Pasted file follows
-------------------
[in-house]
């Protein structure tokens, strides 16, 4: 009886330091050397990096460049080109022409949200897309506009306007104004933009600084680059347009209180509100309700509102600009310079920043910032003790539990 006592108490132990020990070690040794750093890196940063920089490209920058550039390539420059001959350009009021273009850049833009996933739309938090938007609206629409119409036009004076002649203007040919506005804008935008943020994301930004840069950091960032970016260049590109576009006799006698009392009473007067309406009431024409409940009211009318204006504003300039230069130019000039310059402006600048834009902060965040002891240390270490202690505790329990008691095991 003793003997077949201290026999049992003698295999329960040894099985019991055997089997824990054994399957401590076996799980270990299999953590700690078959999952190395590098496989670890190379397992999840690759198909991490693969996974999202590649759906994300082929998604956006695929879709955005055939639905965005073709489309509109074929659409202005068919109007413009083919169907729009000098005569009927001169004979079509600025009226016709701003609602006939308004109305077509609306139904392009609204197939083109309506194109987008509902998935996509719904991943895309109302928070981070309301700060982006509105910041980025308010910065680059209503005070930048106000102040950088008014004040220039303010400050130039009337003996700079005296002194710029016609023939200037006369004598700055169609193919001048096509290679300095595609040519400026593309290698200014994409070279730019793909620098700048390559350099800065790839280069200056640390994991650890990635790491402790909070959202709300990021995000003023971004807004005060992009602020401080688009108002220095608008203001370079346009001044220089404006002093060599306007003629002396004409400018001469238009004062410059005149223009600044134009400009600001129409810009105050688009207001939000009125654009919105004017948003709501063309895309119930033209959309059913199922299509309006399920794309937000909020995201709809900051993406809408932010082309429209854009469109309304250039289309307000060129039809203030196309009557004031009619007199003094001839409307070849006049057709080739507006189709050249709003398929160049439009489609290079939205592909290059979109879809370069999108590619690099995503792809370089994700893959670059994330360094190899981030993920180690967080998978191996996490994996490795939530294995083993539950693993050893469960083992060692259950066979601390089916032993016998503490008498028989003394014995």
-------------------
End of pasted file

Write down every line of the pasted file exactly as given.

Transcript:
[in-house]
């Protein structure tokens, strides 16, 4: 009886330091050397990096460049080109022409949200897309506009306007104004933009600084680059347009209180509100309700509102600009310079920043910032003790539990 006592108490132990020990070690040794750093890196940063920089490209920058550039390539420059001959350009009021273009850049833009996933739309938090938007609206629409119409036009004076002649203007040919506005804008935008943020994301930004840069950091960032970016260049590109576009006799006698009392009473007067309406009431024409409940009211009318204006504003300039230069130019000039310059402006600048834009902060965040002891240390270490202690505790329990008691095991 003793003997077949201290026999049992003698295999329960040894099985019991055997089997824990054994399957401590076996799980270990299999953590700690078959999952190395590098496989670890190379397992999840690759198909991490693969996974999202590649759906994300082929998604956006695929879709955005055939639905965005073709489309509109074929659409202005068919109007413009083919169907729009000098005569009927001169004979079509600025009226016709701003609602006939308004109305077509609306139904392009609204197939083109309506194109987008509902998935996509719904991943895309109302928070981070309301700060982006509105910041980025308010910065680059209503005070930048106000102040950088008014004040220039303010400050130039009337003996700079005296002194710029016609023939200037006369004598700055169609193919001048096509290679300095595609040519400026593309290698200014994409070279730019793909620098700048390559350099800065790839280069200056640390994991650890990635790491402790909070959202709300990021995000003023971004807004005060992009602020401080688009108002220095608008203001370079346009001044220089404006002093060599306007003629002396004409400018001469238009004062410059005149223009600044134009400009600001129409810009105050688009207001939000009125654009919105004017948003709501063309895309119930033209959309059913199922299509309006399920794309937000909020995201709809900051993406809408932010082309429209854009469109309304250039289309307000060129039809203030196309009557004031009619007199003094001839409307070849006049057709080739507006189709050249709003398929160049439009489609290079939205592909290059979109879809370069999108590619690099995503792809370089994700893959670059994330360094190899981030993920180690967080998978191996996490994996490795939530294995083993539950693993050893469960083992060692259950066979601390089916032993016998503490008498028989003394014995």